September 27, 2013 - 15:32 AMT
PanARMENIAN.Net - A well known International Crisis Group issued yet another analysis on the Karabakh conflict. As usual, the pessimistic ICG forecasts resumption of a war, escalation of tensions, however, being untruthful in an attempt to preserve the appearance of objectivity.
In its overview titled Armenia and Azerbaijan: A Season of Risks, the group predicts that “should a full-scale conflict between Armenia and Azerbaijan break out again, some or all of the regional powers – Russia, Turkey and Iran – could be drawn in, directly.”
“Vigorous international engagement is needed to lessen chances of violent escalation during coming weeks and months,” the Group believes, setting hopes on Russia: “Russia, which is highly influential in all aspects of the conflict and would be the most directly affected of the Minsk co-chairs by a new war, should act more decisively to broker an agreement. It could advance this by announcing a suspension of arms supplies to both sides.”
Now, about being untruthful. In its analysis, the Group says. “Peace talks on Nagorno-Karabakh bogged down in 2011, accelerating an arms race and intensifying strident rhetoric. Terms like “Blitzkrieg’’, “pre-emptive strike’’ and ‘‘total war” have gained currency with both sides’ planners.”
The truth is, Armenian side does not engage in military rhetoric, the latter being Azerbaijan’s “privilege,” with the country’s leadership missing no chance to express their aggressive moods. Armenia’s “strident rhetoric” is limited to mere expressions of readiness to resist Azeri attacks.
Same with “accelerating an arms race.” Baku is the one overtly purchasing and manufacturing inordinate amounts of weaponry, in violation of all international quotas to compensate for lack of expertise in its army, which has already been defeated once.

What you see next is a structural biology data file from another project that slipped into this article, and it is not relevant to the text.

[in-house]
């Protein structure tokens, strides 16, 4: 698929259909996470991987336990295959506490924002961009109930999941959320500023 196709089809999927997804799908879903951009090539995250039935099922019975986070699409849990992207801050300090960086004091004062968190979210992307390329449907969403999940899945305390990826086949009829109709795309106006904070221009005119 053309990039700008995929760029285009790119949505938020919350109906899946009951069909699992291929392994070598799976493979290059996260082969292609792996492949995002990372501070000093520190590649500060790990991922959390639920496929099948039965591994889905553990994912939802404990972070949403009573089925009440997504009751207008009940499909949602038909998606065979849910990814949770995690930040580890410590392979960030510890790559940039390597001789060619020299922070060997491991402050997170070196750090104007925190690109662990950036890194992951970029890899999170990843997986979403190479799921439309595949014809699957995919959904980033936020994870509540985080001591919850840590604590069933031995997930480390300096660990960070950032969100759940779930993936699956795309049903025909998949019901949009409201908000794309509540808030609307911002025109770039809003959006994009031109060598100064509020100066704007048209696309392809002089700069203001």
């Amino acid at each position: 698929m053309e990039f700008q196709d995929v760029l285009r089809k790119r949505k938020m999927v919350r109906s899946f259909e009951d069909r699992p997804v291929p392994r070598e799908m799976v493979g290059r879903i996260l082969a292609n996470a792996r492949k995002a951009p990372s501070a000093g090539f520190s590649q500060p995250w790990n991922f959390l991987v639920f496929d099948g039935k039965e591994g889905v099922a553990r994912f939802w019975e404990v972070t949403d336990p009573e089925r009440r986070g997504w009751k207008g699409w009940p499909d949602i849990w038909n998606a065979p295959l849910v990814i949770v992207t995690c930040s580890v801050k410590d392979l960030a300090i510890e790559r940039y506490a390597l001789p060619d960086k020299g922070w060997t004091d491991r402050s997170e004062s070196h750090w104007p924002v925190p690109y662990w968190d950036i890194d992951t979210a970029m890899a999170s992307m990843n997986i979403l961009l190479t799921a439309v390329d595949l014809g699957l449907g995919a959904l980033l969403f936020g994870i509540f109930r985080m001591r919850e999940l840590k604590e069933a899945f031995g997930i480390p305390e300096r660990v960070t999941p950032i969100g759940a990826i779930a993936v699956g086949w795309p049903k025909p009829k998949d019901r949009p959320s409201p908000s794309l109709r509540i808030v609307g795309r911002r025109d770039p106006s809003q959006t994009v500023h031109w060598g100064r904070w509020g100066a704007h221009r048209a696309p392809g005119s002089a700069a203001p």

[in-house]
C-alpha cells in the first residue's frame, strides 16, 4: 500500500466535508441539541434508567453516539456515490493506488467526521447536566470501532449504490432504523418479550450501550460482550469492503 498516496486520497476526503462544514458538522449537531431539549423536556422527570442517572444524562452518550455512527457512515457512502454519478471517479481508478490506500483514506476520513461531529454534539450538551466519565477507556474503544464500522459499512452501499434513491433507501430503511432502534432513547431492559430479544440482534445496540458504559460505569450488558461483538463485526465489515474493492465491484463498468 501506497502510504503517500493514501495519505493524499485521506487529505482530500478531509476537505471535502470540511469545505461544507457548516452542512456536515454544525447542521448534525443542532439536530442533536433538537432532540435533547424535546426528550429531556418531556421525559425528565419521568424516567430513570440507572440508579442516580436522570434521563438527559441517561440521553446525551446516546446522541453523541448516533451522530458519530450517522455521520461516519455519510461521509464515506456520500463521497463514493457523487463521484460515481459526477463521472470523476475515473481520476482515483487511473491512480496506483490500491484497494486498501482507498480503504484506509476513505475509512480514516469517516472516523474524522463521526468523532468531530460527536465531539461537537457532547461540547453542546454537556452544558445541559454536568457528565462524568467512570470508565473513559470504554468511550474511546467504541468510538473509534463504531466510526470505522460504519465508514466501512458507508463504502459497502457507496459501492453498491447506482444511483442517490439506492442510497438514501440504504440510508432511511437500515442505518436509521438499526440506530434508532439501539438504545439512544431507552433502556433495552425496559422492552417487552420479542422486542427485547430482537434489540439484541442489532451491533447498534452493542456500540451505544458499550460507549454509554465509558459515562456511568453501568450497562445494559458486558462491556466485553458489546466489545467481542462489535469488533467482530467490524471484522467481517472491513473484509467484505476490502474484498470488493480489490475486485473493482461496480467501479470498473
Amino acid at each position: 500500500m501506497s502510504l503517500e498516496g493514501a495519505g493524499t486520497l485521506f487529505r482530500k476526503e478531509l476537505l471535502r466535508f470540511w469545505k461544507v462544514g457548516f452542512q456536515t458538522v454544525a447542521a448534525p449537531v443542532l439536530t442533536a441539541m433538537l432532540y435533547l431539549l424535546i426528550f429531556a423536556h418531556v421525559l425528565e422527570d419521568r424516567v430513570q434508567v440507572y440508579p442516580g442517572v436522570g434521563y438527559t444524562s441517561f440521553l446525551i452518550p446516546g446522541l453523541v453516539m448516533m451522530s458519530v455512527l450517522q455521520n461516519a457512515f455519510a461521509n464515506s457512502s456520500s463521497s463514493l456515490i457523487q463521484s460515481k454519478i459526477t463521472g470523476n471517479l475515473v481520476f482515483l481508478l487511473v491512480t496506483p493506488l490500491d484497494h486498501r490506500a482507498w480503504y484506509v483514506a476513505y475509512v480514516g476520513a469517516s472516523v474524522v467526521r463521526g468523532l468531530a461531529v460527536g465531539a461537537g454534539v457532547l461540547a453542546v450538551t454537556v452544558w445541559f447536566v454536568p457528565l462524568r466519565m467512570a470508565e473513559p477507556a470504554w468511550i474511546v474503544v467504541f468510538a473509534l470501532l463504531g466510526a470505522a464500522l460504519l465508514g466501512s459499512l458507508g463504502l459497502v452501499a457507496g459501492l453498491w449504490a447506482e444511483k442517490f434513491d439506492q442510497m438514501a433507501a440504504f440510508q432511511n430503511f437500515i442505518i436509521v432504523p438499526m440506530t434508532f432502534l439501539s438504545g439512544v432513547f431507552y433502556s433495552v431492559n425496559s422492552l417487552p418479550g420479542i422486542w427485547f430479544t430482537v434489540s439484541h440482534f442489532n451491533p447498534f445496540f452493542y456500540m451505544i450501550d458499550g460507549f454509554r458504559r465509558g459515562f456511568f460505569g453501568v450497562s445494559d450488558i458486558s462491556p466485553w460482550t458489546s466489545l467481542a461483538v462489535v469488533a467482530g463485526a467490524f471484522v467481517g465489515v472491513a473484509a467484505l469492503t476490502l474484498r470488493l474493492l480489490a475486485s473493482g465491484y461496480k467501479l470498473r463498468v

But back to the analysis. “An immediate concern is military miscalculation, with implications that could far exceed those of a localized post-Soviet frozen conflict, as the South Caucasus, a region where big powers meet and compete, is now also a major energy corridor. Clashes increasingly occur along the Azerbaijani-Armenian frontier far from Nagorno Karabakh, the conflict’s original focus,” the analysis says.
Now what the analysis dubs as “clashes” are incessant Azeri-staged provocations, with Baku sinking as low as shelling Armenian villages or preventing a doctor from aiding a person blown up on a mine who later bled to death, as they did only recently.
As the analysis notes, “the possibility of internal political unrest in both countries increases the uncertainty. Unrest at home might tempt leaders to deflect attention by raising military tensions or to embark on risky attempts to capitalize on their adversary’s troubles.”
Last year, Sabine Freizer, Director of the European Programs in the International Crisis Group gave yet another prediction of an oncoming war in Karabakh.
“Armenian -Azerbaijani clashes may grow into a war in the region, where BP Company and its partners invested USD 35 billion in energy projects. Both parties to the conflict maintain weak control of the line of contact. Large-scale hostilities may soon erupt by accident, as a consequence of retaliatory measures taken,” she said.
Probably reluctant to seem Cassandra-like and be slammed by Yerevan or Baku, Sabine Freizer hurried to add, “Neither Azerbaijan, nor Armenia intend to wage large-scale offensive in short terms. In case of renewal of hostilities, the war will by protracted due to militarily parity of the sides. Besides, the security guarantees issued by Russia and Turkey may get them involved,” she said, adding that Russia’s military base in Gyumri may extend Armenia assistance, with both countries being CSTO member-states and Azerbaijan having close ethnic, political and economic ties with Turkey.
Luckily, Freizer’s predictions failed to come true, similarly to previous analysis-based forecasts of the ICG. The question is, who pays the Group to issue somber predictions and escalate the tension over the issue? Because the only thing the ICG managed to achieve throughout the years is become resented - both in Armenia and Azerbaijan.